Browman, David L. 1941-
Browman, David L. 1941-
Born December 9, 1941, in Missoula, MT; son of Ludvig (a professor) and Audra (an amateur historian) Browman; married Jane Fox (a preschool teacher), April 24, 1965; children: Lisa Browman Berns, Tina Browman Roche, Rebecca Browman Krasaeath. Ethnicity: "Euro-American." Education: University of Montana, B.A., 1963; University of Washington, Seattle, M.A., 1966; Harvard University, Ph.D., 1970. Politics: Independent. Religion: Roman Catholic.
Home—St. Louis, MO. Office— Department of Anthropology, Washington University, St. Louis, MO 63130-4899. E-mail—[email protected]
Washington University, St. Louis, MO, professor of anthropology, 1970—. Consulting survey archaeologist; Member of Missouri Advisory Council on Historic Preservation, 1982-90.
Sigma Xi (chapter president, c. 1983).
National Science Foundation grant.
(Editor) Advances in Andean Archaeology, Mouton Publishers (Hawthorne, NY), 1978.
(Editor) Cultural Continuity in Mesoamerica, Mouton Publishers (Hawthorne, NY), 1979.
(Editor, with Ronald A. Schwarz) Peasants, Primitives, and Proletariats: The Struggle for Identity in South America, Mouton Publishers (Hawthorne, NY), 1979.
(Editor, with Ronald A. Schwarz) Spirits, Shamans, and Stars: Perspectives from South America, Mouton Publishers (Hawthorne, NY), 1979.
(Editor) Early Native Americans: Prehistoric Demography, Economy, and Technology, Mouton Publishers (Hawthorne, NY), 1980.
(Editor and contributor) Arid Land Use Strategies and Risk Management in the Andes: A Regional Anthropological Perspective, Westview Press (Boulder, CO), 1987.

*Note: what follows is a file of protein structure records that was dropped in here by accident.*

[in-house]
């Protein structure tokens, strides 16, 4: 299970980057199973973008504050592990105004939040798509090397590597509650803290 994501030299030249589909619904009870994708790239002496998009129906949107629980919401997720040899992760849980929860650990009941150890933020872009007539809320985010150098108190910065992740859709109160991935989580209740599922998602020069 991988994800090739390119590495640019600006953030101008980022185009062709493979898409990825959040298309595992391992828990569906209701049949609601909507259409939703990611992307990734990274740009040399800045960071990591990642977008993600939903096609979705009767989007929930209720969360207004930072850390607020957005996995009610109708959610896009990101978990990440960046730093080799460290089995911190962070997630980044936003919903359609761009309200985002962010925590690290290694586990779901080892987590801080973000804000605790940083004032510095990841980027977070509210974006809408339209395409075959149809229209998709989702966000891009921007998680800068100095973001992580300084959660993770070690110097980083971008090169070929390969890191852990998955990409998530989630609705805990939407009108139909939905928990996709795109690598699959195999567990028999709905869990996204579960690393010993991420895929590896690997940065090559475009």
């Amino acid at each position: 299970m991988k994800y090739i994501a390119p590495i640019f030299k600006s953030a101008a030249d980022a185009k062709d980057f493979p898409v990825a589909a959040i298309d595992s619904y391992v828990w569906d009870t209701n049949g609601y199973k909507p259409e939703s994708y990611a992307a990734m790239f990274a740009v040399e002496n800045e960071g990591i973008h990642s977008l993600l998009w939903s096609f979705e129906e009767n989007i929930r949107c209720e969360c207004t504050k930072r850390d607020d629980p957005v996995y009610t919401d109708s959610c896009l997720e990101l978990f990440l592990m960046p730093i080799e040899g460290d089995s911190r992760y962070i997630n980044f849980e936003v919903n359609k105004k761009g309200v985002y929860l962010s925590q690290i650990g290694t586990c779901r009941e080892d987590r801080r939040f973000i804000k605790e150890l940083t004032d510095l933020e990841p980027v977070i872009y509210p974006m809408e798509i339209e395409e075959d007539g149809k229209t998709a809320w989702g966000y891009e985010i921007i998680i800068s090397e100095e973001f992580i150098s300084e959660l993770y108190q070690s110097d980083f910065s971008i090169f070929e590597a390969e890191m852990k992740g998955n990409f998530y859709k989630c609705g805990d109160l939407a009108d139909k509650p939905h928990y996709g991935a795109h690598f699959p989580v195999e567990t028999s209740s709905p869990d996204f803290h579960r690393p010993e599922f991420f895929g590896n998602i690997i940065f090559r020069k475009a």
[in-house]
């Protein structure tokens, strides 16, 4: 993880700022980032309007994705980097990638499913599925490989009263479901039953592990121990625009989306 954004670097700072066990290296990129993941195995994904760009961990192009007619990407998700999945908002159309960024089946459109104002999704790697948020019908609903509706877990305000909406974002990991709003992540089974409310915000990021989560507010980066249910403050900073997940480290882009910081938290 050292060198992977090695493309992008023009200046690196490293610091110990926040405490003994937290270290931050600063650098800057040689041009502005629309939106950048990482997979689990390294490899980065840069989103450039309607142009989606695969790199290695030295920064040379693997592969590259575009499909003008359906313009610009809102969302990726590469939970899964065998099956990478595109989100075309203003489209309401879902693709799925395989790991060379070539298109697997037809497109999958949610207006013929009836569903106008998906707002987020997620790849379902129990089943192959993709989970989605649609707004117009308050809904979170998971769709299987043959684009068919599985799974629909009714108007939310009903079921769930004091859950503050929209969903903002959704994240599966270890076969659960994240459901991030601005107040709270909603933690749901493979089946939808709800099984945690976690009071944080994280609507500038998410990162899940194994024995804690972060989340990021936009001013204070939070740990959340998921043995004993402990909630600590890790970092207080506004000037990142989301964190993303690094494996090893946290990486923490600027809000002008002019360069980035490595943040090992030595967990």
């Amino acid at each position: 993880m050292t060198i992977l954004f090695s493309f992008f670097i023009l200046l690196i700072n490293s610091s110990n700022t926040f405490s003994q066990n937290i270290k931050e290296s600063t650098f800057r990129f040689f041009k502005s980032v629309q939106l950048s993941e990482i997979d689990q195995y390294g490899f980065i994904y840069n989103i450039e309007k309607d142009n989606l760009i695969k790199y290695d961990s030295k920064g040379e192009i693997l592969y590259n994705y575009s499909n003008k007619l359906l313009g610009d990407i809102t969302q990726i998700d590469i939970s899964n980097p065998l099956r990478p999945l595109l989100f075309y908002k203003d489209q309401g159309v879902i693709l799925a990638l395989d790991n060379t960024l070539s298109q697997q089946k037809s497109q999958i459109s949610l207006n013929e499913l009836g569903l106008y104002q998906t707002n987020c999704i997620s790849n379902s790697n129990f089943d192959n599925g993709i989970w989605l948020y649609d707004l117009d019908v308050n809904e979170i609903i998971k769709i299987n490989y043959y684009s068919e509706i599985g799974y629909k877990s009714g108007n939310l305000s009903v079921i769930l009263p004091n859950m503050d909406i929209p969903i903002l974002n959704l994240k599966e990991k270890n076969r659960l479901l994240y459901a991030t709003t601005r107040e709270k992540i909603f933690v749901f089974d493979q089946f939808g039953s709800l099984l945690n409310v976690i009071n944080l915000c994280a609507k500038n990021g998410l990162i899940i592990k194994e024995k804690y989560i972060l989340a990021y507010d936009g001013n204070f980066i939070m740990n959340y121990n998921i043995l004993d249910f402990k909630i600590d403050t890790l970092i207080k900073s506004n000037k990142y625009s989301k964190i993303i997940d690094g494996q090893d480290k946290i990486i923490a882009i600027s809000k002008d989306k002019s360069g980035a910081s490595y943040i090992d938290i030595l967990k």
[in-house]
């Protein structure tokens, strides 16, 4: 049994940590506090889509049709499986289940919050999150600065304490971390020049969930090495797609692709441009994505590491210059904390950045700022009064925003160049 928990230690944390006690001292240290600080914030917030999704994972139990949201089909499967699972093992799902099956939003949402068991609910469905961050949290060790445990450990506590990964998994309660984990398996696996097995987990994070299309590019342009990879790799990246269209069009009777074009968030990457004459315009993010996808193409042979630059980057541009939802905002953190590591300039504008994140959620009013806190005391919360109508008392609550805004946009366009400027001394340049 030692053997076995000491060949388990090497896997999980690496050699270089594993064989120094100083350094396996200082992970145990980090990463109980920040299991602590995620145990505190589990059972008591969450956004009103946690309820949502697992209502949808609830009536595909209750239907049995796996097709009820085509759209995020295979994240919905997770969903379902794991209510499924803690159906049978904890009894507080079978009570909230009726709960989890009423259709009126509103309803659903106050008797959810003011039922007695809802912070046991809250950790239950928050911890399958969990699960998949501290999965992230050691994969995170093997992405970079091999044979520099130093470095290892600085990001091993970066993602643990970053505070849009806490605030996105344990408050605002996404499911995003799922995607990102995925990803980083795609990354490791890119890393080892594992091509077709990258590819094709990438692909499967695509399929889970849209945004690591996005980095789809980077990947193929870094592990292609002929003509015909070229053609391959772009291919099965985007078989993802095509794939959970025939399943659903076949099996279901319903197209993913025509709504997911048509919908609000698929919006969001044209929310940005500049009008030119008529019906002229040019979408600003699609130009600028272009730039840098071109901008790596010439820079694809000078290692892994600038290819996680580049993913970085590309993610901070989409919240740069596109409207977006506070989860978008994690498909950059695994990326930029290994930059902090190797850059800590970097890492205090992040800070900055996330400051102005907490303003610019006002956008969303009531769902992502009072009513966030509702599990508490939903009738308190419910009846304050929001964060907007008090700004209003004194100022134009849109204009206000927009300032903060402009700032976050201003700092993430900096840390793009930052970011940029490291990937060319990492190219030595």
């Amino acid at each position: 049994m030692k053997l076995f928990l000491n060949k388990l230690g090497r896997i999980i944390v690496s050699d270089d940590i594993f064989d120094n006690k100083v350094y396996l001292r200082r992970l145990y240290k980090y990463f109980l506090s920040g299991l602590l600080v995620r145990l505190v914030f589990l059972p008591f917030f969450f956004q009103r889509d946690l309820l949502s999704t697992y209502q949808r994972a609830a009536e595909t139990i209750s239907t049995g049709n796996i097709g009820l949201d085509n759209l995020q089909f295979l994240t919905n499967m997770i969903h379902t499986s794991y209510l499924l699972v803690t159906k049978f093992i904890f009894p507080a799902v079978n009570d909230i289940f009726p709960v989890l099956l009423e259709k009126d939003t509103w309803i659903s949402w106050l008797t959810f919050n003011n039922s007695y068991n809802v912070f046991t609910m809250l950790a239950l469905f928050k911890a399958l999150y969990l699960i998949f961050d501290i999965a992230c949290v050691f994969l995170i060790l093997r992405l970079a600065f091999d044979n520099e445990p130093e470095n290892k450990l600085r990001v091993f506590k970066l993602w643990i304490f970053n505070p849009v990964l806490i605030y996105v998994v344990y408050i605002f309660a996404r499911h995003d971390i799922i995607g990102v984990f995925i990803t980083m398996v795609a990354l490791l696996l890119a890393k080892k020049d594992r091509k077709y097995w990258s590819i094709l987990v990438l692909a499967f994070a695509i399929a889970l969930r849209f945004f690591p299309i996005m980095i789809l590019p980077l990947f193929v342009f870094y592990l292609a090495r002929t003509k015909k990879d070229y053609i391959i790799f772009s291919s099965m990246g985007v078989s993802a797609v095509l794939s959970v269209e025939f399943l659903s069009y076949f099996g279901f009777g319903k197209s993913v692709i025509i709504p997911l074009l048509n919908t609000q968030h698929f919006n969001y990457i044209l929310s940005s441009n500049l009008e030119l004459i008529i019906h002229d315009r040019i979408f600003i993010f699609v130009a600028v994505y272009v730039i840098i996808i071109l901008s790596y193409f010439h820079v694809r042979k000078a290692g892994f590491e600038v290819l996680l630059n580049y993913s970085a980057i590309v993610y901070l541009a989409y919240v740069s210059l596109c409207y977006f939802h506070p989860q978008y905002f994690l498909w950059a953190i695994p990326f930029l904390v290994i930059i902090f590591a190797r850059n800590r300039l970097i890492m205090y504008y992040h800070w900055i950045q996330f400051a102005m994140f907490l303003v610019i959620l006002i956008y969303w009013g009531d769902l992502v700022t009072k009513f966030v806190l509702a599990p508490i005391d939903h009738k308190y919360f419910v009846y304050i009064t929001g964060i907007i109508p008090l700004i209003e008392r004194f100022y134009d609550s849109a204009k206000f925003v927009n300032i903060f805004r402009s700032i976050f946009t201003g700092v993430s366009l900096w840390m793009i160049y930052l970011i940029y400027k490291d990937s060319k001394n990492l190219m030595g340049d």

(Editor, with Stephen Williams, and contributor) New Perspectives on the Origins of Americanist Archaeology, University of Alabama Press (Tuscaloosa, AL), 2002.
Contributor of more than 100 articles to academic journals.
David L. Browman told CA that his writing has proceeded from "shifts in topics from a focus on camelid pastoralism to a focus upon applied and contract archaeology, to a shift in the interest of the intellectual history of Americanist social sciences."
He added: "I see writers conforming to two formats: those who have the wonderful skill and ability to sit down and write a couple pages no matter where they are, even on an hour-break between book presentations, and those who need significant, uninterrupted blocks of time to create. I would like to belong to the first group; but, like so many writers, I fall into the second cluster."
BIOGRAPHICAL AND CRITICAL SOURCES:
American Antiquity, January, 2004, Norman Hammond, review of New Perspectives on the Origins of Americanist Archaeology, p. 151.